Linac and Gamma Knife Radiosurgery in the Management of Relapsed Malignant Gliomas

Joseph R. Simpson1, K.M. Rich2, R.E. Drzymala3, D.F. Mullen3, D.B. Mansur3, G.P. Linette4, E.A. Filiput3, M.R. Chicoine2, A. Perry5

1Washington University in St. Louis 2Department of Neurosurgery,Washington University in Saint Louis, St Louis, MO, USA 3Department of Radioation Oncology, Washington University in Saint Louis, St Louis, MO, USA 4Department of Medical Oncology, Washington University in Saint Louis, St Louis, MO, USA 5Department of Pathology. Washington University in Saint Louis, St Louis, MO, USA

Keywords: glioblastoma multiforme, gamma knife, anaplastic astrocytoma, outcome, radiosurgery

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     Malignant gliomas remain largely refractory to radiation therapy in spite of many dose escalation attempts. Whole brain doses of 60 Gy fail to control even microscopic disease and the radiation tolerance of normal brain tissue has limited further dose and volume escalation. Meanwhile most recurrences occur within two centimeters of the original contrast-enhancing mass. 
     We sought to examine the role of radiosurgery in the treatment of relapsed malignant gliomas, where the site of failure to control disease had been demonstrated by a focal recurrence pattern. Might such treatment provide patient benefit?
     Between February, 1989 and June, 2009 126 selected patients with malignant gliomas were treated with stereotactic radiosurgery using a modified linear accelerator or a Leksell Gamma Knife device. The vast majority were treated for recurrent disease following surgery, > 60 Gy partial brain irradiation, and chemotherapy. Patients selected had a unifocal recurrence on MRI imaging with a maximum diameter of < 4.5 cm.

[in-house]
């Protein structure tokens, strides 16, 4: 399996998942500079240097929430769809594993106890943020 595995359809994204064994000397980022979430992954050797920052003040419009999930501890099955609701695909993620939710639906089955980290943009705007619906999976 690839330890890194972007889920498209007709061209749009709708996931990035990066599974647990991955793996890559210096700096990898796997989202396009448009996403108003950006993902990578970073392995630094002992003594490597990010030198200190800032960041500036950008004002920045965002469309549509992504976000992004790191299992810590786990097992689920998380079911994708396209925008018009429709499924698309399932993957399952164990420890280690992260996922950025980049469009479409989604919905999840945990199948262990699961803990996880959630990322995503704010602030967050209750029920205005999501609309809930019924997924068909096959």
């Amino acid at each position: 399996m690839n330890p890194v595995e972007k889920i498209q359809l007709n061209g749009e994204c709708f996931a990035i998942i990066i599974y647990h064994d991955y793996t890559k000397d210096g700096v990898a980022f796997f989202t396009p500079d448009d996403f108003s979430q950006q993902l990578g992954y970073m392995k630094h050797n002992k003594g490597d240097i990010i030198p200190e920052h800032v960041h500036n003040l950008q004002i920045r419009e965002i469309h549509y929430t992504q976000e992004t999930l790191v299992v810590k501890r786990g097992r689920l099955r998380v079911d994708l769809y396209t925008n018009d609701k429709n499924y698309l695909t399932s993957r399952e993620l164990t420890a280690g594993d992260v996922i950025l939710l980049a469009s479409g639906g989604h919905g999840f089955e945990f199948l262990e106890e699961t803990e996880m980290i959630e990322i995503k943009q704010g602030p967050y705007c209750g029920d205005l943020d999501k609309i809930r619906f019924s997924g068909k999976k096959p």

We evaluated the clinical and imaging records of patients who had radiosurgery.
     The median survival for patients with recurrent anaplastic astrocytomas was 20 months, while that of patients with glioblastoma was 7 months. Toxicity was mild with no cases of symptomatic radionecrosis. In keeping with the apparent focal nature of recurrence, subsequent treatment failure occurred more often locally than at distant sites.
     This was a retrospective study.
     Patients with focal recurrence of malignant glioma may derive significant survival benefit from radiosurgery at relapse with little risk of significant toxicity, particularly with anaplastic astrocytoma. Improvements in overall survival for GBM remains limited by the non-focal nature of recurrence and the degree of radiotherapy and chemotherapy resistance generally encountered.
     The new Gamma Knife Extend device allows fractionated, frameless treatments and shows promise for treating patients with larger recurrences and earlier in the course of relapse.


Project Roles:

J. Simpson (), K. Rich (), R. Drzymala (), D. Mullen (), D. Mansur (), G. Linette (), E. Filiput (), M. Chicoine (), A. Perry ()